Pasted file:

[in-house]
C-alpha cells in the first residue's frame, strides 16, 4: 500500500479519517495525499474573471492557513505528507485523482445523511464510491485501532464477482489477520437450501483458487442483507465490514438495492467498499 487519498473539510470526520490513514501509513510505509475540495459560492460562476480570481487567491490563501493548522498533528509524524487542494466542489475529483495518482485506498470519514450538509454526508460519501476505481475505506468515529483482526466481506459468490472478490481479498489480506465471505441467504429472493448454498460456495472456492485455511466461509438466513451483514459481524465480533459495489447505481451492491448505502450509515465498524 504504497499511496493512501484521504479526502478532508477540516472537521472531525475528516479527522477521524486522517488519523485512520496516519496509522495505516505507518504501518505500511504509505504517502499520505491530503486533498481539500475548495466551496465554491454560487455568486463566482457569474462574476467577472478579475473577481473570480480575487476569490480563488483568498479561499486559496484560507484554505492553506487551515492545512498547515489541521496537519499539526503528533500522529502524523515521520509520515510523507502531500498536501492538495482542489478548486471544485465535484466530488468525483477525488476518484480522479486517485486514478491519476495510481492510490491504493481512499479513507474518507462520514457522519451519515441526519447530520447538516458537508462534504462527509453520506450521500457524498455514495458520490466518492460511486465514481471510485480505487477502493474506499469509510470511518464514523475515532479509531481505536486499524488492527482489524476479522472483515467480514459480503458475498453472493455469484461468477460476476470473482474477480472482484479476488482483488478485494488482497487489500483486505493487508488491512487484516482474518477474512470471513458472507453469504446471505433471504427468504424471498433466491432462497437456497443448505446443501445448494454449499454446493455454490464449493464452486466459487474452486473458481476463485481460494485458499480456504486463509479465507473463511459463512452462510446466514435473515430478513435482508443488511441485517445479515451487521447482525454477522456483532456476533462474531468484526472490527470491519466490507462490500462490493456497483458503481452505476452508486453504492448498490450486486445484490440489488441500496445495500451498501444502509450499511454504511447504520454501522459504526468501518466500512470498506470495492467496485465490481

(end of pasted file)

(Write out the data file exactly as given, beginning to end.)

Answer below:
[in-house]
C-alpha cells in the first residue's frame, strides 16, 4: 500500500479519517495525499474573471492557513505528507485523482445523511464510491485501532464477482489477520437450501483458487442483507465490514438495492467498499 487519498473539510470526520490513514501509513510505509475540495459560492460562476480570481487567491490563501493548522498533528509524524487542494466542489475529483495518482485506498470519514450538509454526508460519501476505481475505506468515529483482526466481506459468490472478490481479498489480506465471505441467504429472493448454498460456495472456492485455511466461509438466513451483514459481524465480533459495489447505481451492491448505502450509515465498524 504504497499511496493512501484521504479526502478532508477540516472537521472531525475528516479527522477521524486522517488519523485512520496516519496509522495505516505507518504501518505500511504509505504517502499520505491530503486533498481539500475548495466551496465554491454560487455568486463566482457569474462574476467577472478579475473577481473570480480575487476569490480563488483568498479561499486559496484560507484554505492553506487551515492545512498547515489541521496537519499539526503528533500522529502524523515521520509520515510523507502531500498536501492538495482542489478548486471544485465535484466530488468525483477525488476518484480522479486517485486514478491519476495510481492510490491504493481512499479513507474518507462520514457522519451519515441526519447530520447538516458537508462534504462527509453520506450521500457524498455514495458520490466518492460511486465514481471510485480505487477502493474506499469509510470511518464514523475515532479509531481505536486499524488492527482489524476479522472483515467480514459480503458475498453472493455469484461468477460476476470473482474477480472482484479476488482483488478485494488482497487489500483486505493487508488491512487484516482474518477474512470471513458472507453469504446471505433471504427468504424471498433466491432462497437456497443448505446443501445448494454449499454446493455454490464449493464452486466459487474452486473458481476463485481460494485458499480456504486463509479465507473463511459463512452462510446466514435473515430478513435482508443488511441485517445479515451487521447482525454477522456483532456476533462474531468484526472490527470491519466490507462490500462490493456497483458503481452505476452508486453504492448498490450486486445484490440489488441500496445495500451498501444502509450499511454504511447504520454501522459504526468501518466500512470498506470495492467496485465490481